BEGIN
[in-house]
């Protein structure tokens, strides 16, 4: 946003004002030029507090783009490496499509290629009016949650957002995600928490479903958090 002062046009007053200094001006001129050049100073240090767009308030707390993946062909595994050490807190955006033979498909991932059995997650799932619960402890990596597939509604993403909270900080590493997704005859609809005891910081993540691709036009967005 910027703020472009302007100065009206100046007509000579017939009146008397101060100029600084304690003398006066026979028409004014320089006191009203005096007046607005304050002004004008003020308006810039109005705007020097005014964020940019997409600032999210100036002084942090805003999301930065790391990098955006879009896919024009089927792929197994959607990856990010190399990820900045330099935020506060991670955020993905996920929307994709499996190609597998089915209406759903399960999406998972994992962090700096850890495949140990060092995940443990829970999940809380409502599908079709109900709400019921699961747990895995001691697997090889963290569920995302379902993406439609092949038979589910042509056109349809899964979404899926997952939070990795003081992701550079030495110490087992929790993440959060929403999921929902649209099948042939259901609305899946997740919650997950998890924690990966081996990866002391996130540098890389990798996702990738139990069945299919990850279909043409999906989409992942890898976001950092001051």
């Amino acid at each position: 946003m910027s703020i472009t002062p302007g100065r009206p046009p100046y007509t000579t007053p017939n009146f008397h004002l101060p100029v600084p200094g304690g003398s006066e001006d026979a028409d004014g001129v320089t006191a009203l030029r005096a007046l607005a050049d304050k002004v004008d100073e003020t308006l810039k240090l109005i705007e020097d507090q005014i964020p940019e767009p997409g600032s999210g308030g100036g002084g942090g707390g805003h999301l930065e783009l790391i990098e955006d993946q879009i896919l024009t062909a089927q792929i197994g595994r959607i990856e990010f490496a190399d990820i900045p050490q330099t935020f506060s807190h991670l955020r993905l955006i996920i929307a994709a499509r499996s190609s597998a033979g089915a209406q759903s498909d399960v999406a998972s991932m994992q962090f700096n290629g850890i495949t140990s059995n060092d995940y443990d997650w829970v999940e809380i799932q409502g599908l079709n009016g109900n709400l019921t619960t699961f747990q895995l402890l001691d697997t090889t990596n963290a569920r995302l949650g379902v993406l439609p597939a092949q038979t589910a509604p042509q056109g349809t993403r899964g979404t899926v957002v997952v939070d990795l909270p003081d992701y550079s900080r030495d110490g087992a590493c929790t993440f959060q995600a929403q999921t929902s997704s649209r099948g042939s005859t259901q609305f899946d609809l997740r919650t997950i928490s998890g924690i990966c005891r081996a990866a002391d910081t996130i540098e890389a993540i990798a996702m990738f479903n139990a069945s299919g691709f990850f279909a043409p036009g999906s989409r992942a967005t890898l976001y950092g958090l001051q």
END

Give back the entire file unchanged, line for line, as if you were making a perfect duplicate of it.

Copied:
[in-house]
């Protein structure tokens, strides 16, 4: 946003004002030029507090783009490496499509290629009016949650957002995600928490479903958090 002062046009007053200094001006001129050049100073240090767009308030707390993946062909595994050490807190955006033979498909991932059995997650799932619960402890990596597939509604993403909270900080590493997704005859609809005891910081993540691709036009967005 910027703020472009302007100065009206100046007509000579017939009146008397101060100029600084304690003398006066026979028409004014320089006191009203005096007046607005304050002004004008003020308006810039109005705007020097005014964020940019997409600032999210100036002084942090805003999301930065790391990098955006879009896919024009089927792929197994959607990856990010190399990820900045330099935020506060991670955020993905996920929307994709499996190609597998089915209406759903399960999406998972994992962090700096850890495949140990060092995940443990829970999940809380409502599908079709109900709400019921699961747990895995001691697997090889963290569920995302379902993406439609092949038979589910042509056109349809899964979404899926997952939070990795003081992701550079030495110490087992929790993440959060929403999921929902649209099948042939259901609305899946997740919650997950998890924690990966081996990866002391996130540098890389990798996702990738139990069945299919990850279909043409999906989409992942890898976001950092001051």
């Amino acid at each position: 946003m910027s703020i472009t002062p302007g100065r009206p046009p100046y007509t000579t007053p017939n009146f008397h004002l101060p100029v600084p200094g304690g003398s006066e001006d026979a028409d004014g001129v320089t006191a009203l030029r005096a007046l607005a050049d304050k002004v004008d100073e003020t308006l810039k240090l109005i705007e020097d507090q005014i964020p940019e767009p997409g600032s999210g308030g100036g002084g942090g707390g805003h999301l930065e783009l790391i990098e955006d993946q879009i896919l024009t062909a089927q792929i197994g595994r959607i990856e990010f490496a190399d990820i900045p050490q330099t935020f506060s807190h991670l955020r993905l955006i996920i929307a994709a499509r499996s190609s597998a033979g089915a209406q759903s498909d399960v999406a998972s991932m994992q962090f700096n290629g850890i495949t140990s059995n060092d995940y443990d997650w829970v999940e809380i799932q409502g599908l079709n009016g109900n709400l019921t619960t699961f747990q895995l402890l001691d697997t090889t990596n963290a569920r995302l949650g379902v993406l439609p597939a092949q038979t589910a509604p042509q056109g349809t993403r899964g979404t899926v957002v997952v939070d990795l909270p003081d992701y550079s900080r030495d110490g087992a590493c929790t993440f959060q995600a929403q999921t929902s997704s649209r099948g042939s005859t259901q609305f899946d609809l997740r919650t997950i928490s998890g924690i990966c005891r081996a990866a002391d910081t996130i540098e890389a993540i990798a996702m990738f479903n139990a069945s299919g691709f990850f279909a043409p036009g999906s989409r992942a967005t890898l976001y950092g958090l001051q």